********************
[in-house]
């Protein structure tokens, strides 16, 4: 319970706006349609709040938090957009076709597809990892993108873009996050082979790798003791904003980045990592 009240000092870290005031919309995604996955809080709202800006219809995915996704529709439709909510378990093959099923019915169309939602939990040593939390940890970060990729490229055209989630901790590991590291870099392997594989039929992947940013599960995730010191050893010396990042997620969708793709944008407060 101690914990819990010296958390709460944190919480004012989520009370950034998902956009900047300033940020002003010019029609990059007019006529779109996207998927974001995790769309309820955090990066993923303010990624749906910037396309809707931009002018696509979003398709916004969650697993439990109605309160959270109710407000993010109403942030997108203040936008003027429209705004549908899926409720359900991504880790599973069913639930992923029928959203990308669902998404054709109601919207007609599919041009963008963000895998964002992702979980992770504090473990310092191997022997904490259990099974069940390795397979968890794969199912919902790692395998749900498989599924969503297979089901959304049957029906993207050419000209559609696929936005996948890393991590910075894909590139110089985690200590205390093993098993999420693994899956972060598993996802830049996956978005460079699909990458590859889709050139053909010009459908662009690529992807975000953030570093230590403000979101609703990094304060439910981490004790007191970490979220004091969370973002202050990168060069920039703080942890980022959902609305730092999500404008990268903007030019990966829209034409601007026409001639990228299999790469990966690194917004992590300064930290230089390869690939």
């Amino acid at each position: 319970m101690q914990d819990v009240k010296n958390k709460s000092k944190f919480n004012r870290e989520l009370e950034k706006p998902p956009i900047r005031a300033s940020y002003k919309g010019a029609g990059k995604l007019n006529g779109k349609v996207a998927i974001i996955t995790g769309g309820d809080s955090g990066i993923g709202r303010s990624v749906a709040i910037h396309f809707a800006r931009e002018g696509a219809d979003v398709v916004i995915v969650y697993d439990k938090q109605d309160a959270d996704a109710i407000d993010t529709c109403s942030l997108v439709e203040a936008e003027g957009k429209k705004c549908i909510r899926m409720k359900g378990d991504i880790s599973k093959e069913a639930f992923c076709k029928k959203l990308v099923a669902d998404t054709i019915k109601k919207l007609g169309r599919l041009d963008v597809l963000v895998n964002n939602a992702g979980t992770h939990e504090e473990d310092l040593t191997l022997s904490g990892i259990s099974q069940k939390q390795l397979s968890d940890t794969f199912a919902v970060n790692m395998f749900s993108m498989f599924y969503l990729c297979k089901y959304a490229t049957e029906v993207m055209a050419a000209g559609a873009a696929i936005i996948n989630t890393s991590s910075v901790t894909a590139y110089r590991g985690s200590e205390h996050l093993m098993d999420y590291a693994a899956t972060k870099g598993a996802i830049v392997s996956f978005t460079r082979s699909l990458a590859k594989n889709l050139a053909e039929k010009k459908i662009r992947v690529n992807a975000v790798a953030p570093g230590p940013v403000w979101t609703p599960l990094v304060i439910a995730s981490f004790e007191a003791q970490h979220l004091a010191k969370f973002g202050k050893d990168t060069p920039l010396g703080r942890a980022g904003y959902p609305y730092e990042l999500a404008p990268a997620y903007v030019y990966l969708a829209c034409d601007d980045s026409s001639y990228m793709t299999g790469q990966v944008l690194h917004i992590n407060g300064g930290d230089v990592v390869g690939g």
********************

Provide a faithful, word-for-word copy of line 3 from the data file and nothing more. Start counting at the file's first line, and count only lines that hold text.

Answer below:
């Amino acid at each position: 319970m101690q914990d819990v009240k010296n958390k709460s000092k944190f919480n004012r870290e989520l009370e950034k706006p998902p956009i900047r005031a300033s940020y002003k919309g010019a029609g990059k995604l007019n006529g779109k349609v996207a998927i974001i996955t995790g769309g309820d809080s955090g990066i993923g709202r303010s990624v749906a709040i910037h396309f809707a800006r931009e002018g696509a219809d979003v398709v916004i995915v969650y697993d439990k938090q109605d309160a959270d996704a109710i407000d993010t529709c109403s942030l997108v439709e203040a936008e003027g957009k429209k705004c549908i909510r899926m409720k359900g378990d991504i880790s599973k093959e069913a639930f992923c076709k029928k959203l990308v099923a669902d998404t054709i019915k109601k919207l007609g169309r599919l041009d963008v597809l963000v895998n964002n939602a992702g979980t992770h939990e504090e473990d310092l040593t191997l022997s904490g990892i259990s099974q069940k939390q390795l397979s968890d940890t794969f199912a919902v970060n790692m395998f749900s993108m498989f599924y969503l990729c297979k089901y959304a490229t049957e029906v993207m055209a050419a000209g559609a873009a696929i936005i996948n989630t890393s991590s910075v901790t894909a590139y110089r590991g985690s200590e205390h996050l093993m098993d999420y590291a693994a899956t972060k870099g598993a996802i830049v392997s996956f978005t460079r082979s699909l990458a590859k594989n889709l050139a053909e039929k010009k459908i662009r992947v690529n992807a975000v790798a953030p570093g230590p940013v403000w979101t609703p599960l990094v304060i439910a995730s981490f004790e007191a003791q970490h979220l004091a010191k969370f973002g202050k050893d990168t060069p920039l010396g703080r942890a980022g904003y959902p609305y730092e990042l999500a404008p990268a997620y903007v030019y990966l969708a829209c034409d601007d980045s026409s001639y990228m793709t299999g790469q990966v944008l690194h917004i992590n407060g300064g930290d230089v990592v390869g690939g």